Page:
I can’t seem to stop myself from writing about pee, and I’m not even a nephrologist. But I deal with pee every day, and many of my younger patients with urinary tract infections will tell me all of the home and herbal remedies they tried before they came to see me. One of the most common alternative treatments is cranberry juice. There are several plausible reasons cranberry juice might work against UTIs.
Some studies have shown that cranberry consumption can acidify urine and raise urinary levels of hippuric acid, a compound that can slow bacterial growth. Subsequent studies have found that it is nearly impossible to consume enough cranberry products to significantly change the pH of the urine or to raise concentrations of urine hippuric acid.
Other studies have found that some of the chemicals in cranberry juice can prevent E. coli from adhering to the urinary tract lining. Since E. coli are the cause of a high percentage of UTIs, this could be significant. Unfortunately, studies have failed to show significant clinical benefit in several types of UTIs, especially when compared to usual antibiotic therapy.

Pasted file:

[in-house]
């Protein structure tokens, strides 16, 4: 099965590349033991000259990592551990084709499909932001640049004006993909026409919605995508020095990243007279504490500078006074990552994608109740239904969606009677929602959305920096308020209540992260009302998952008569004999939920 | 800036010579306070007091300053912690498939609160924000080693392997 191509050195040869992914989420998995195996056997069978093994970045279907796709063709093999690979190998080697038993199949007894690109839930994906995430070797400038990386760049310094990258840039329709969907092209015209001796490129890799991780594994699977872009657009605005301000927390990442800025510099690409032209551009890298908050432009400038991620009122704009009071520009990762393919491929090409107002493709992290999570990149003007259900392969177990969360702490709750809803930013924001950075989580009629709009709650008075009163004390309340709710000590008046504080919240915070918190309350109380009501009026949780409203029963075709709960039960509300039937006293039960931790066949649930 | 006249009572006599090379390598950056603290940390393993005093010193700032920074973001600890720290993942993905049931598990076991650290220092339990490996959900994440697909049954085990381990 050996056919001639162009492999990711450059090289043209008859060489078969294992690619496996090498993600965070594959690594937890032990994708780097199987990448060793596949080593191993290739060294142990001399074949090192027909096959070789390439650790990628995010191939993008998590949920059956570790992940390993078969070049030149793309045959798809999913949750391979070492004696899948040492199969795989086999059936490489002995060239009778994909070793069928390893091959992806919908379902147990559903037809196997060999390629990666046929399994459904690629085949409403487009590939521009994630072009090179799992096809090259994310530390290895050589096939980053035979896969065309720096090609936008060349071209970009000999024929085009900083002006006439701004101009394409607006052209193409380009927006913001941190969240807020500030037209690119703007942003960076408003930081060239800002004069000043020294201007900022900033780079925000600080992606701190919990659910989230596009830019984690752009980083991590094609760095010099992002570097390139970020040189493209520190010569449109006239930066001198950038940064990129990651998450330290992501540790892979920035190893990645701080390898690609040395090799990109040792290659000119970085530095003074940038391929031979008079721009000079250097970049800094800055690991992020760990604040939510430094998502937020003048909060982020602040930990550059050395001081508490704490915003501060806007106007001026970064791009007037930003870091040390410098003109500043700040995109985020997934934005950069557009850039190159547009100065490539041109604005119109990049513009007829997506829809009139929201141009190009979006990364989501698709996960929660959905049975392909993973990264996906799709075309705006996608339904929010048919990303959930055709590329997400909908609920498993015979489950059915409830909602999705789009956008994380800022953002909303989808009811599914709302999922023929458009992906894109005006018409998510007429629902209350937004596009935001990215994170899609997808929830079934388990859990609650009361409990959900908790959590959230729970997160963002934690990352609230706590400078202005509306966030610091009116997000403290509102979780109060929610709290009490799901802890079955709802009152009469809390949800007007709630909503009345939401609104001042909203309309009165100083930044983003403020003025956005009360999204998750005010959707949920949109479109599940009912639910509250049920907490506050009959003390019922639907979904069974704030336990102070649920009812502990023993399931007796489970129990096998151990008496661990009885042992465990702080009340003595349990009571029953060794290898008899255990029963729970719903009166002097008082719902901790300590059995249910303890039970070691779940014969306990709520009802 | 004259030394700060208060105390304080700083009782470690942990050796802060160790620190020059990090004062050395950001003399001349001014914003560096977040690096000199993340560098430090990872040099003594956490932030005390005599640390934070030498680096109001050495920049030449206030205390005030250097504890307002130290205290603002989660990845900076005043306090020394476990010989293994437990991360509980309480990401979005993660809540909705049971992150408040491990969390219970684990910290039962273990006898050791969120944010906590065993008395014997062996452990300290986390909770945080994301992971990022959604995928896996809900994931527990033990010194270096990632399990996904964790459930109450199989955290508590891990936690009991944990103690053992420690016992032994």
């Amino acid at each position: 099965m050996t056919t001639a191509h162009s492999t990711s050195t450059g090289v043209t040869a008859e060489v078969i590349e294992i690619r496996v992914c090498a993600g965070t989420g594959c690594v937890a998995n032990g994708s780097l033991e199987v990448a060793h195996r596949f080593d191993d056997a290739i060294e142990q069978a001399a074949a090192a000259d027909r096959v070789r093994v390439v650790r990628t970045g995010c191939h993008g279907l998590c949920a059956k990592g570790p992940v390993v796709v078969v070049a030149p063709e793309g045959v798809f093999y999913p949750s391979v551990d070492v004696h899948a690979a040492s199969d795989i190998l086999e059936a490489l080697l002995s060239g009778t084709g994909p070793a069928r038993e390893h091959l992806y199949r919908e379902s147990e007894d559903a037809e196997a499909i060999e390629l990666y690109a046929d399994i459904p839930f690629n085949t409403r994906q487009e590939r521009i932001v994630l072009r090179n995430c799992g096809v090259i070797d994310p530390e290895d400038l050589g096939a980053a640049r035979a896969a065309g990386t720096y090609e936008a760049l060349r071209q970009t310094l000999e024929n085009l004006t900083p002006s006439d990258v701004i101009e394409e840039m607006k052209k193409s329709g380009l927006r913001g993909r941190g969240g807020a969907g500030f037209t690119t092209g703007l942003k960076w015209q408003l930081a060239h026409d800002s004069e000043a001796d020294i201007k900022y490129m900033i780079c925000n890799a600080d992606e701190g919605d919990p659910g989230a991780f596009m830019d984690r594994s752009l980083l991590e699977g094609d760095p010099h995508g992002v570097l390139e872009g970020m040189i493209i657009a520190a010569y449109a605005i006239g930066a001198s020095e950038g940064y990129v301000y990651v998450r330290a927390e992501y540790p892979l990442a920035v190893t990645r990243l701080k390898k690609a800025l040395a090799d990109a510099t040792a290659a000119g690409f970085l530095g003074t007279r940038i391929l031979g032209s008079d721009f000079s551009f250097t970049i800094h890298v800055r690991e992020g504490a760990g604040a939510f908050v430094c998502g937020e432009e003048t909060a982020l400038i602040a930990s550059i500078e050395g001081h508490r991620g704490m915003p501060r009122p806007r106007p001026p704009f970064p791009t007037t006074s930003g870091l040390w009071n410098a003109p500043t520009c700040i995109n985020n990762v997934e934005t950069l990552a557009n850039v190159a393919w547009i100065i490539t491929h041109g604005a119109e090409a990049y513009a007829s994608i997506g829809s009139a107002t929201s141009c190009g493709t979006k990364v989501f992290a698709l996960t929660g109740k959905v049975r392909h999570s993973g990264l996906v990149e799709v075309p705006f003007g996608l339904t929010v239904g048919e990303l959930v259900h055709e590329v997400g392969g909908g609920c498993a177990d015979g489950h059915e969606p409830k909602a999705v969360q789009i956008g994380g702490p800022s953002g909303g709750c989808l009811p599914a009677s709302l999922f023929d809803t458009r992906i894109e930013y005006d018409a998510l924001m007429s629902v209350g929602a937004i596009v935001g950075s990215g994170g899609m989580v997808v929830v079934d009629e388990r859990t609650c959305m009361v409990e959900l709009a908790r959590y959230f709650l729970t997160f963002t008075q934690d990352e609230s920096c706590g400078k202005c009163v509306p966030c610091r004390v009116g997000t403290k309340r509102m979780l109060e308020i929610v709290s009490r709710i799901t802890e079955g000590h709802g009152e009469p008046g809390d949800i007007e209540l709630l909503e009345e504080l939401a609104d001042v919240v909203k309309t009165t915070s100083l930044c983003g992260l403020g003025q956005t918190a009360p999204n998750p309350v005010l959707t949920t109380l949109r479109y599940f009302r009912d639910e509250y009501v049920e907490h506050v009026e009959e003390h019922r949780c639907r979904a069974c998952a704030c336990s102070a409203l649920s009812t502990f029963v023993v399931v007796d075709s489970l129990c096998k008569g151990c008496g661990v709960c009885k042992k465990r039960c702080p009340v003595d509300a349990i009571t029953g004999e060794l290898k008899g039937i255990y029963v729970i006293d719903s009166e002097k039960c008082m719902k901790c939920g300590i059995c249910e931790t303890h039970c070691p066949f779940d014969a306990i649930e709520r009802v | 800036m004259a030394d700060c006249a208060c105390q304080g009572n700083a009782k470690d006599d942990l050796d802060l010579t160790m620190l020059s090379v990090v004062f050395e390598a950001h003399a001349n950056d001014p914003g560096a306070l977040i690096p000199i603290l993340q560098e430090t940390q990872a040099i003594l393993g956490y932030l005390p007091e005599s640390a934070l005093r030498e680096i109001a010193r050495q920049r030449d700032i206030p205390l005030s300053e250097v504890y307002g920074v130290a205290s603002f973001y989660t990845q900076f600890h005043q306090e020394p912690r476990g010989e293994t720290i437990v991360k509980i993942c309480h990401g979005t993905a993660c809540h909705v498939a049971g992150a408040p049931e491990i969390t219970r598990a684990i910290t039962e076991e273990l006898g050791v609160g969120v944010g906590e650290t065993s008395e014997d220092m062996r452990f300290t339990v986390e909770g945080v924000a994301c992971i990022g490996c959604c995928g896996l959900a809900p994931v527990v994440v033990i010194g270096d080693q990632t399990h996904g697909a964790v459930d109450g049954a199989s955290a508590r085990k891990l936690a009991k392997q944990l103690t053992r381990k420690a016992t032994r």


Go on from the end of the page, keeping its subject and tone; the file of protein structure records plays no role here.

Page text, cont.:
Adding to our database is a study in the latest issue of Clinical Infectious Diseases. This study looked at preventing recurrent UTIs in young women, a group at significant risk for recurrence.
The results were unimpressive. During the six months of follow up, the cranberry juice group did not have significantly fewer recurrent UTIs than the placebo group. One caveat to this conclusion is the observation in previous studies that the effect of cranberry is dose-dependent. In the study, women were given eight ounces of cranberry juice cocktail daily. It could be argued that this is too little to have an effect. But to drink, say, 24 oz of low-cal cranberry juice cocktail daily hardly seems like a reasonable trade off. That’s a lot of juice.
For now, I’m not recommending cranberry juice to my patients wishing to prevent UTIs.
Barbosa-Cesnik, C., Brown, M., Buxton, M., Zhang, L., DeBusscher, J., & Foxman, B. (2011). Cranberry Juice Fails to Prevent Recurrent Urinary Tract Infection: Results From a Randomized Placebo-Controlled Trial Clinical Infectious Diseases, 52 (1), 23-30 DOI: 10.1093/cid/ciq073
Raz, R., Chazan, B., & Dan, M. (2004). Cranberry Juice and Urinary Tract Infection Clinical Infectious Diseases, 38 (10), 1413-1419 DOI: 10.1086/386328